# Cross-Validation

Cross-validation is a technique for evaluating ML models by training several ML models on subsets of the available input data and evaluating them on the complementary subset of the data. Use cross-validation to detect overfitting, ie, failing to generalize a pattern.

In Amazon ML, you can use the k-fold cross-validation method to perform cross-validation. In k-fold cross-validation, you split the input data into k subsets of data (also known as folds). You train an ML model on all but one (k-1) of the subsets, and then evaluate the model on the subset that was not used for training. This process is repeated k times, with a different subset reserved for evaluation (and excluded from training) each time.

The following diagram shows an example of the training subsets and complementary evaluation subsets generated for each of the four models that are created and trained during a 4-fold cross-validation. Model one uses the first 25 percent of data for evaluation, and the remaining 75 percent for training. Model two uses the second subset of 25 percent (25 percent to 50 percent) for evaluation, and the remaining three subsets of the data for training, and so on.

Each model is trained and evaluated using complementary datasources - the data in
the evaluation datasource
includes and is limited to all of the data that is not in the training datasource.
You create datasources for
each of these subsets with the `DataRearrangement`

parameter in the
`createDatasourceFromS3`

,
`createDatasourceFromRedShift`

, and `createDatasourceFromRDS`

APIs. In
the `DataRearrangement`

parameter, specify which subset of data to include in a datasource by specifying
where to begin and end each segment. To create the complementary
datasources required for a 4k-fold cross validation, specify the `DataRearrangement`

parameter as shown in the following example:

**Model one:**

Datasource for evaluation:

`{"splitting":{"percentBegin":0, "percentEnd":25}}`

Datasource for training:

`{"splitting":{"percentBegin":0, "percentEnd":25, "complement":"true"}}`

**Model two:**

Datasource for evaluation:

`{"splitting":{"percentBegin":25, "percentEnd":50}}`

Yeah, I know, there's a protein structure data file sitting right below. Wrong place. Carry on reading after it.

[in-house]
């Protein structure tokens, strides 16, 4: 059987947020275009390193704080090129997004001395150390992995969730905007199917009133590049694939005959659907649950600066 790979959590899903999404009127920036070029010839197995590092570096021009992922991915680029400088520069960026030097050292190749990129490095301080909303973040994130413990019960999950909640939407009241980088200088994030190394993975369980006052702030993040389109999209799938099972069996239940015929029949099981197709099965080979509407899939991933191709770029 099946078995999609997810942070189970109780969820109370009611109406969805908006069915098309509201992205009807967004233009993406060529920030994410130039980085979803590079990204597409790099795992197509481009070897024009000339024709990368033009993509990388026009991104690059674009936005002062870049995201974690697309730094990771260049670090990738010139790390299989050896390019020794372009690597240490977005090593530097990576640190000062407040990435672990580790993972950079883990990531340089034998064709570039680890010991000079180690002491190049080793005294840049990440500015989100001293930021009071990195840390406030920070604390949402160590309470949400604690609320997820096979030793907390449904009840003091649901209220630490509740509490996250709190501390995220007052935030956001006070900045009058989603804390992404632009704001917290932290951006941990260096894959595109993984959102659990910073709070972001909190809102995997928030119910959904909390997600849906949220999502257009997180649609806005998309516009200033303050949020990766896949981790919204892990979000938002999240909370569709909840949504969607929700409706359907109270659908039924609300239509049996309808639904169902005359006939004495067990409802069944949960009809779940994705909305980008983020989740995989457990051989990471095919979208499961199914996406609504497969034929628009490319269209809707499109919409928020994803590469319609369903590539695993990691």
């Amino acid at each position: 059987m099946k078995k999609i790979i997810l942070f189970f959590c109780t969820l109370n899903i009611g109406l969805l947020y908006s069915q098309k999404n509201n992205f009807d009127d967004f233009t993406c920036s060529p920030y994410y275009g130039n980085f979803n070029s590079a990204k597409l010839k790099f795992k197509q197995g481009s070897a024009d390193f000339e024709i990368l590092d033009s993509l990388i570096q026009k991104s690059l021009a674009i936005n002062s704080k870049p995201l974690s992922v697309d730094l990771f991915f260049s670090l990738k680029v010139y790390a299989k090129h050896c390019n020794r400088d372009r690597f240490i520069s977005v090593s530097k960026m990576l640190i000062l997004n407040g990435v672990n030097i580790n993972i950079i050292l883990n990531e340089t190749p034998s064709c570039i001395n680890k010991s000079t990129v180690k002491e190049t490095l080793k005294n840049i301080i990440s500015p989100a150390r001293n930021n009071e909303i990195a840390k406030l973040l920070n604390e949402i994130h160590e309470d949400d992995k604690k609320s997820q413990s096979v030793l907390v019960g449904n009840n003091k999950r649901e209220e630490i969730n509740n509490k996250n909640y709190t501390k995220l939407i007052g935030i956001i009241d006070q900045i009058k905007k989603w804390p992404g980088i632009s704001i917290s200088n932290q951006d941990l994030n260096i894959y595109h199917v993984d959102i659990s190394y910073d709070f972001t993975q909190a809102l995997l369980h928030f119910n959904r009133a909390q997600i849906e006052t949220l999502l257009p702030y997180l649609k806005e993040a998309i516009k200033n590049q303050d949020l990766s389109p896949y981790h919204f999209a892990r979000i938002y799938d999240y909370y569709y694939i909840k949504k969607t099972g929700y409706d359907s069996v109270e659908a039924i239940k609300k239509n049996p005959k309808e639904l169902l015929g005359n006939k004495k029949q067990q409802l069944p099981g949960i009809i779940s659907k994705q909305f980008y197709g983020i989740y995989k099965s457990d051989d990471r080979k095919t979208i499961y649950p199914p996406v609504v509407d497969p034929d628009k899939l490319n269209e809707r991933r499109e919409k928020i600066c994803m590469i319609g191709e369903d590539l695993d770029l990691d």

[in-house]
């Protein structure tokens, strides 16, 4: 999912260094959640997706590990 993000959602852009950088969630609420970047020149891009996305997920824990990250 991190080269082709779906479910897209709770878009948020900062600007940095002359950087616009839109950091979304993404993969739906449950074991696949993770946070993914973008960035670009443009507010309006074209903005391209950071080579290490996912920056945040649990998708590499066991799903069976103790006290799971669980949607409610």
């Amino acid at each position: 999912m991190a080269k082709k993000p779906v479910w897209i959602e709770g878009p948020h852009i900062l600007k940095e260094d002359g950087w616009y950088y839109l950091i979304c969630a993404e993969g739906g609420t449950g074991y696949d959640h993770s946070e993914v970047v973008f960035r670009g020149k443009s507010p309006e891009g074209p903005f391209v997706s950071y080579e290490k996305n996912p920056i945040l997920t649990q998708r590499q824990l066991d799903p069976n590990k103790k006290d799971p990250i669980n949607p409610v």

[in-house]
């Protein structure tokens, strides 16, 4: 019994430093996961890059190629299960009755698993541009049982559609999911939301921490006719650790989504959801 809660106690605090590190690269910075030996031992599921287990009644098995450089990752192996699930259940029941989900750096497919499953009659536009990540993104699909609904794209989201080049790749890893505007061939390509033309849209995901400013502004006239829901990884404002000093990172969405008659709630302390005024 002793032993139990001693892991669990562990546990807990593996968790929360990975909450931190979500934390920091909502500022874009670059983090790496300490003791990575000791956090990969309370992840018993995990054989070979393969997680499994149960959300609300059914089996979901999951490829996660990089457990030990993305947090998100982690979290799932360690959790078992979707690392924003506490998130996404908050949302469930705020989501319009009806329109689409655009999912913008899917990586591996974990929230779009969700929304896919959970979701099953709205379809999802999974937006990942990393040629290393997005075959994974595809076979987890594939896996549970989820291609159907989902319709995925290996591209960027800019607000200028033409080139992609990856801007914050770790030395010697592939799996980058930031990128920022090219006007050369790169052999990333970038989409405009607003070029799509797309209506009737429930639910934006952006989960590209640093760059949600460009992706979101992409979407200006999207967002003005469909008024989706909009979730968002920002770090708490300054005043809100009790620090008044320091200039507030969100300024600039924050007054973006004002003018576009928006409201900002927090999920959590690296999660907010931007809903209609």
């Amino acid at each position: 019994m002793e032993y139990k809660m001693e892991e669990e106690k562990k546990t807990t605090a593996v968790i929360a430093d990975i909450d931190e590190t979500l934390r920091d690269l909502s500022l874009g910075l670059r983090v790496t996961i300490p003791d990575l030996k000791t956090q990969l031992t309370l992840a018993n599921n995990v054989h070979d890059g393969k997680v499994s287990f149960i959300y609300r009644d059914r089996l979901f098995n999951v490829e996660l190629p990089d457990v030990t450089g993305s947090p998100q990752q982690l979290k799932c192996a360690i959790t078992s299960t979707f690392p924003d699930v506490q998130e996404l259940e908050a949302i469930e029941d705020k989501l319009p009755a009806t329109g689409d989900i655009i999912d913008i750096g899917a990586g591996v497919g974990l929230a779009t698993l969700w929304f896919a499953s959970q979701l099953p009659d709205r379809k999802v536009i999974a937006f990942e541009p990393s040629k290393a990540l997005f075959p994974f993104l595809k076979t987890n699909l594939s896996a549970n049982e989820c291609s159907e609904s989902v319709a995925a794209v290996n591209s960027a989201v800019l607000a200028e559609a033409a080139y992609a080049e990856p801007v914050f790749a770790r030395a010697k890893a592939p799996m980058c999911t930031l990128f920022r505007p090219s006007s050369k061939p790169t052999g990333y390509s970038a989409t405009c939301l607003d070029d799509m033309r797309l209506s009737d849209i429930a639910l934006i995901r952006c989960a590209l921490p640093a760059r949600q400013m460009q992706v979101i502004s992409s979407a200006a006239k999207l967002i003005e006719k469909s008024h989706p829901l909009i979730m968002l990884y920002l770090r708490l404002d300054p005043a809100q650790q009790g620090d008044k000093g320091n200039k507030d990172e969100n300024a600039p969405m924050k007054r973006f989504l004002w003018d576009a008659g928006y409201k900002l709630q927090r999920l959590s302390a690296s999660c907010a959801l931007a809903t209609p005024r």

Datasource for training:

`{"splitting":{"percentBegin":25, "percentEnd":50, "complement":"true"}}`

**Model three:**

Datasource for evaluation:

`{"splitting":{"percentBegin":50, "percentEnd":75}}`

Datasource for training:

`{"splitting":{"percentBegin":50, "percentEnd":75, "complement":"true"}}`

**Model four:**

Datasource for evaluation:

`{"splitting":{"percentBegin":75, "percentEnd":100}}`

Datasource for training:

`{"splitting":{"percentBegin":75, "percentEnd":100, "complement":"true"}}`

Performing a 4-fold cross-validation generates four models, four datasources to train the models, four datasources to evaluate the models, and four evaluations, one for each model. Amazon ML generates a model performance metric for each evaluation. For example, in a 4-fold cross-validation for a binary classification problem, each of the evaluations reports an area under curve (AUC) metric. You can get the overall performance measure by computing the average of the four AUC metrics. For information about the AUC metric, see Measuring ML Model Accuracy.

For sample code that shows how to create a cross-validation and average the model scores, see the Amazon ML sample code.

## Adjusting Your Models

After you have cross-validated the models, you can adjust the settings for the next model if your model does not perform to your standards. For more information about overfitting, see Model Fit: Underfitting vs. Overfitting. For more information about regularization, see Regularization. For more information on changing the regularization settings, see Creating an ML Model with Custom Options.